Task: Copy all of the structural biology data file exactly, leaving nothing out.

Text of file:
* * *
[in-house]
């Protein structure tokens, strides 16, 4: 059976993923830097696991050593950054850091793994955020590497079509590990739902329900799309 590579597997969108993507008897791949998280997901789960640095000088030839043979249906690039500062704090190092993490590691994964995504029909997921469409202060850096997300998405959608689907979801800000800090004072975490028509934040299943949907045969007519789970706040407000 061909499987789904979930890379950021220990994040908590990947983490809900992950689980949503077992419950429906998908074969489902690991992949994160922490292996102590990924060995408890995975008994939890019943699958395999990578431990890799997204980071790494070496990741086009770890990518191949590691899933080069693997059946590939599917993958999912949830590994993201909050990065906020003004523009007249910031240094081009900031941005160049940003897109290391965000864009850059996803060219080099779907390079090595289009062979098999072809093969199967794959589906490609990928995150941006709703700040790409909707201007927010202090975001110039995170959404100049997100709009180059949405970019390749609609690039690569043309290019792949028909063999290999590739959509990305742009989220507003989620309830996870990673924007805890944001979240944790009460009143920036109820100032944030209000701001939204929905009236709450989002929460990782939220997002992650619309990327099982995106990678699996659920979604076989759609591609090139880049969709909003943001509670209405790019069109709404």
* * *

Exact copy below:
[in-house]
């Protein structure tokens, strides 16, 4: 059976993923830097696991050593950054850091793994955020590497079509590990739902329900799309 590579597997969108993507008897791949998280997901789960640095000088030839043979249906690039500062704090190092993490590691994964995504029909997921469409202060850096997300998405959608689907979801800000800090004072975490028509934040299943949907045969007519789970706040407000 061909499987789904979930890379950021220990994040908590990947983490809900992950689980949503077992419950429906998908074969489902690991992949994160922490292996102590990924060995408890995975008994939890019943699958395999990578431990890799997204980071790494070496990741086009770890990518191949590691899933080069693997059946590939599917993958999912949830590994993201909050990065906020003004523009007249910031240094081009900031941005160049940003897109290391965000864009850059996803060219080099779907390079090595289009062979098999072809093969199967794959589906490609990928995150941006709703700040790409909707201007927010202090975001110039995170959404100049997100709009180059949405970019390749609609690039690569043309290019792949028909063999290999590739959509990305742009989220507003989620309830996870990673924007805890944001979240944790009460009143920036109820100032944030209000701001939204929905009236709450989002929460990782939220997002992650619309990327099982995106990678699996659920979604076989759609591609090139880049969709909003943001509670209405790019069109709404």